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EACEA National Policies Platform


8. Creativity and Culture

8.7 Fostering the creative use of new technologies

Last update: 22 January 2021

LAST MODIFIED ON: 07/12/2020 - 18:46

On this page
  1. New technologies in support of creativity and innovation
  2. Facilitating access to culture through new technologies

New technologies in support of creativity and innovation

A number of publicly funded programmes foster access to and use of new technologies, including:


  • the Fab Farm project, which involves college students designing, building and running their own Aquaponic farm to provide high quality produce for artisan markets and local restaurants; the farm is built using 3D printing and digital fabrication to create the optimum environment for the Aquaponic production of fruit and vegetables.

  • Creativity Month, which is funded by the Department for Communities and is now in its seventh year, showcases the work of a diverse range of organisations across Government, business, education and the community and voluntary sectors, each developing creative and innovative solutions to societal changes.

  • Browsealoud, funded by Department of Finance in partnership with LibrariesNI, is assisted software on public computers in nine libraries. Browsealoud software helps with website browsing for those with dyslexia, low literacy, English as a second language and those with mild visual impairments, by adding speech, reading and translation to websites.

See also the article on 'Developing entrepreneurial skills through cultural activities' for information about the Digital Youth Programme, which enables students to develop their digital skills.


Facilitating access to culture through new technologies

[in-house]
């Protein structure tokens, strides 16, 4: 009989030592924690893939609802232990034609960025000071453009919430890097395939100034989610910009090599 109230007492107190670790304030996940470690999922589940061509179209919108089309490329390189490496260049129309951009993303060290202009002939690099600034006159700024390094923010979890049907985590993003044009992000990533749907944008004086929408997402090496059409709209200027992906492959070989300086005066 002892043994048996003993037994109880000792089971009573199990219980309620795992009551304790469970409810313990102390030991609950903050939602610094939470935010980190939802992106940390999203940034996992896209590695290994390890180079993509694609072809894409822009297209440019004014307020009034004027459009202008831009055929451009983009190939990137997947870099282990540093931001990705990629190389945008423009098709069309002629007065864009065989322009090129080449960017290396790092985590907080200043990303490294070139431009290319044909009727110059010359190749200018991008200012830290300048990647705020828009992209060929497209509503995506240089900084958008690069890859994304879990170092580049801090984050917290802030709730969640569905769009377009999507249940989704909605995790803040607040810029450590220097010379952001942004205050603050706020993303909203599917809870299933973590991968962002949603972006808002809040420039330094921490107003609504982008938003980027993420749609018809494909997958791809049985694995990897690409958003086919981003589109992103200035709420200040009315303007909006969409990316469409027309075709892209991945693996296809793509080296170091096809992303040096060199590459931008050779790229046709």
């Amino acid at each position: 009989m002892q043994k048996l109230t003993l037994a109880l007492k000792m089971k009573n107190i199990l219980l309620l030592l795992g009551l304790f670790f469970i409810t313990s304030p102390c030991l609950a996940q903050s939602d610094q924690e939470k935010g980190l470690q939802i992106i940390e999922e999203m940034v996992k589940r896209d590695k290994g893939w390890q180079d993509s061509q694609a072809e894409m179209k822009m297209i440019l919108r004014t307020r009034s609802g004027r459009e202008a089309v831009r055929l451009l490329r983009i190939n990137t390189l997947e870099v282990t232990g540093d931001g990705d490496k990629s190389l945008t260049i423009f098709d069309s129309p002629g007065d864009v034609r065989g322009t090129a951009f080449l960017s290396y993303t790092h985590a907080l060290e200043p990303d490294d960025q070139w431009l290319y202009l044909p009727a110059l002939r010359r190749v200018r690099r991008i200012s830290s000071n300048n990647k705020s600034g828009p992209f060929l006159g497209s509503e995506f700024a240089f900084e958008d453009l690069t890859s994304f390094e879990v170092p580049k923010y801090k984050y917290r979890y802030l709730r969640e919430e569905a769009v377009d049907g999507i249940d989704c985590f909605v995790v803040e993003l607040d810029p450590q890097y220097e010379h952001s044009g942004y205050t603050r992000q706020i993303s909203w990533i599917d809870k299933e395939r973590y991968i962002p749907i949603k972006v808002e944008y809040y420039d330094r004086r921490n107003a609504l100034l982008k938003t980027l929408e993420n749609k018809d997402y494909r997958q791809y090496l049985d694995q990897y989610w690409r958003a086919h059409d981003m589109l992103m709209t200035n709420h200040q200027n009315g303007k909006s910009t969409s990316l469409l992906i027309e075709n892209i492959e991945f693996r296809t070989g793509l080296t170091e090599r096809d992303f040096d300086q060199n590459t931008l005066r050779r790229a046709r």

Many local and national organisations are increasingly screening content online and digitising their public collections, giving individuals who cannot physically visit performances or collections the chance to experience them. Although these initiatives are not specifically or solely aimed at attracting young people's interest in culture, they help to counter the economic and geographical barriers to participation in the arts and culture mentioned under the subheading 'Main trends in young people's creativity and cultural participation' in 'General Context'.

Noteworthy examples of digitisation and the innovative use of technology by public organisations include:

  • Creative Learning Centres, which offer skills development programmes for young people and teachers in the fields of digital literacy and the deployment of creative technologies and new approaches to learning in the classroom. The centres aim to work specifically with the most disadvantaged young people and those who experience social exclusion, as well as schools in rural areas. They are funded by the Department for Communities through Northern Ireland Screen.

  • The Northern Ireland Screen Digital Film Archive, is made accessible by a number of community focused organisations, including Youth Action Northern Ireland, and is funded by the Department for Communities. The DFA provides access to a large collection of moving image clips and films for audiences across Northern Ireland. Themed presentations aimed at schools and other interested community based groups are also delivered for free by Northern Ireland Screen.

Born out of the Culture White Paper, the Digital Culture Project and #CultureIsDigital online consultation were launched in 2017. Within this publication it recognises that although cultural policy itself is devolved to Scotland, Northern Ireland and Wales, this report covers the whole of the UK and seeks to highlight digital cultural activities across borders. Their aim has been organised into three policy commitments 1) to explore how culture and technology can work together to drive audience engagement, 2) boost the capability of cultural organisations and 3) unleash the creative potential of technology. The Digital Culture Project highlighted three policy priorities for future strategy - digital infrastructure for culture, innovation and creative risk-taking, and collaboration and partnerships between the UK’s cultural organisations.  With regards to facilitating access to culture through new technologies, the first policy commitment of driving audience engagement outlines some key actions to achieve this:

In order to further broaden cultural engagement and empower communities to share their voices, views and creative content digitally, Arts Council England will ensure that its Creative People and Places programme makes use of digital communications and platforms and that the analysis and learning from the projects are widely shared.